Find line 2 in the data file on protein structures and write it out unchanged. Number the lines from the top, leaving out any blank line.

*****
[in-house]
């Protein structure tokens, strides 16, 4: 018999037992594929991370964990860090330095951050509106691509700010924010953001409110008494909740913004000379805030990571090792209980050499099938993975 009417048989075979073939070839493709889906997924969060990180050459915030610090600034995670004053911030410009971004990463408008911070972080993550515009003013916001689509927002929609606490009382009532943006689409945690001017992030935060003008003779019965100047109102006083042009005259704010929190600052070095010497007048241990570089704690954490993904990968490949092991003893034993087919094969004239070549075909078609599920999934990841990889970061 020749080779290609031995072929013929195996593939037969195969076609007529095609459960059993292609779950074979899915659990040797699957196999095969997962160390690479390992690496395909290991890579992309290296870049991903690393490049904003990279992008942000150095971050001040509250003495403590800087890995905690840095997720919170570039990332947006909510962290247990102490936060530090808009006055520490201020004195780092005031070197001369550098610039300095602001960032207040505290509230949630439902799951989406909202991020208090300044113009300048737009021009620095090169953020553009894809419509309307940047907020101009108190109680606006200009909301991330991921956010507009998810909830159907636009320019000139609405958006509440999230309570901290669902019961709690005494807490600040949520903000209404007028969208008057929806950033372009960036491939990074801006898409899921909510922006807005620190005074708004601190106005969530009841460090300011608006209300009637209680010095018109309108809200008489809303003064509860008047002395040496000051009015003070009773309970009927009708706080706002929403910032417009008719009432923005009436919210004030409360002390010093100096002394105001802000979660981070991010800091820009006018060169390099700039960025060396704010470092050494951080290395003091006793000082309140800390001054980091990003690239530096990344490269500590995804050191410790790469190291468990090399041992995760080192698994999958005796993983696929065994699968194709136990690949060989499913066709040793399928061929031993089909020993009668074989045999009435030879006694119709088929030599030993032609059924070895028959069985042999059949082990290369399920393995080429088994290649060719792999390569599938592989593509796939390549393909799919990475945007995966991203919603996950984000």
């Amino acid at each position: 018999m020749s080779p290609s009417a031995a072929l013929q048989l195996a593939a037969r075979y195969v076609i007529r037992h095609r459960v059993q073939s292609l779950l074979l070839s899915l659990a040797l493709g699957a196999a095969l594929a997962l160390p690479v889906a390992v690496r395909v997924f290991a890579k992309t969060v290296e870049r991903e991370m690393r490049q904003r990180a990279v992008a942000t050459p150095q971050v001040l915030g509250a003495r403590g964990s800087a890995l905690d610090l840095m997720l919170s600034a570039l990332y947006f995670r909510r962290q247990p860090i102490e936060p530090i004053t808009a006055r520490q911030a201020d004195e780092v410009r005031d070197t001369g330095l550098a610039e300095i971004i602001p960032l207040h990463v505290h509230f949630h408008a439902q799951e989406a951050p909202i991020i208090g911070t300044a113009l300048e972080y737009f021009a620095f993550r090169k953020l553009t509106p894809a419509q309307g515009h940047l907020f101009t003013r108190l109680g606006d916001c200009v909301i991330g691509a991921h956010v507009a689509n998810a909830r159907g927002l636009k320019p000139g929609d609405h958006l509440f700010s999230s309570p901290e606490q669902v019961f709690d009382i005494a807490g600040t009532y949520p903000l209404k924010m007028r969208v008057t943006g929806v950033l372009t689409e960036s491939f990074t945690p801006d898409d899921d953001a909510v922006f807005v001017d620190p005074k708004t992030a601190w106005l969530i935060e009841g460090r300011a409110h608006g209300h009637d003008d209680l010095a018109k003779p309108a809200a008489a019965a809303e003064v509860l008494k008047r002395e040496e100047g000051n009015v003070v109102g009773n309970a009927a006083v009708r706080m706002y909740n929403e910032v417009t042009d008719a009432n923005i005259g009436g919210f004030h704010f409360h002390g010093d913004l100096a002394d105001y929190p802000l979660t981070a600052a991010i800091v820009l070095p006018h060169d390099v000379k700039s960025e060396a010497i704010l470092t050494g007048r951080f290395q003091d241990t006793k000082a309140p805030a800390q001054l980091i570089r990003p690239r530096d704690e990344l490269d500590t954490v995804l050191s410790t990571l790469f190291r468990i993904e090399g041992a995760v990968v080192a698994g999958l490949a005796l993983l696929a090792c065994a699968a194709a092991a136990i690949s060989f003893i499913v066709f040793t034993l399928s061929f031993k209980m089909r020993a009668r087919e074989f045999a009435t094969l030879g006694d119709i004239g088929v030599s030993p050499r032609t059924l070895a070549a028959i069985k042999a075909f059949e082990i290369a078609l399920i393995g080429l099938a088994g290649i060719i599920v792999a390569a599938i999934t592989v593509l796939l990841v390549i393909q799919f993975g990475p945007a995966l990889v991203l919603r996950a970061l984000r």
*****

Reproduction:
């Protein structure tokens, strides 16, 4: 018999037992594929991370964990860090330095951050509106691509700010924010953001409110008494909740913004000379805030990571090792209980050499099938993975 009417048989075979073939070839493709889906997924969060990180050459915030610090600034995670004053911030410009971004990463408008911070972080993550515009003013916001689509927002929609606490009382009532943006689409945690001017992030935060003008003779019965100047109102006083042009005259704010929190600052070095010497007048241990570089704690954490993904990968490949092991003893034993087919094969004239070549075909078609599920999934990841990889970061 020749080779290609031995072929013929195996593939037969195969076609007529095609459960059993292609779950074979899915659990040797699957196999095969997962160390690479390992690496395909290991890579992309290296870049991903690393490049904003990279992008942000150095971050001040509250003495403590800087890995905690840095997720919170570039990332947006909510962290247990102490936060530090808009006055520490201020004195780092005031070197001369550098610039300095602001960032207040505290509230949630439902799951989406909202991020208090300044113009300048737009021009620095090169953020553009894809419509309307940047907020101009108190109680606006200009909301991330991921956010507009998810909830159907636009320019000139609405958006509440999230309570901290669902019961709690005494807490600040949520903000209404007028969208008057929806950033372009960036491939990074801006898409899921909510922006807005620190005074708004601190106005969530009841460090300011608006209300009637209680010095018109309108809200008489809303003064509860008047002395040496000051009015003070009773309970009927009708706080706002929403910032417009008719009432923005009436919210004030409360002390010093100096002394105001802000979660981070991010800091820009006018060169390099700039960025060396704010470092050494951080290395003091006793000082309140800390001054980091990003690239530096990344490269500590995804050191410790790469190291468990090399041992995760080192698994999958005796993983696929065994699968194709136990690949060989499913066709040793399928061929031993089909020993009668074989045999009435030879006694119709088929030599030993032609059924070895028959069985042999059949082990290369399920393995080429088994290649060719792999390569599938592989593509796939390549393909799919990475945007995966991203919603996950984000």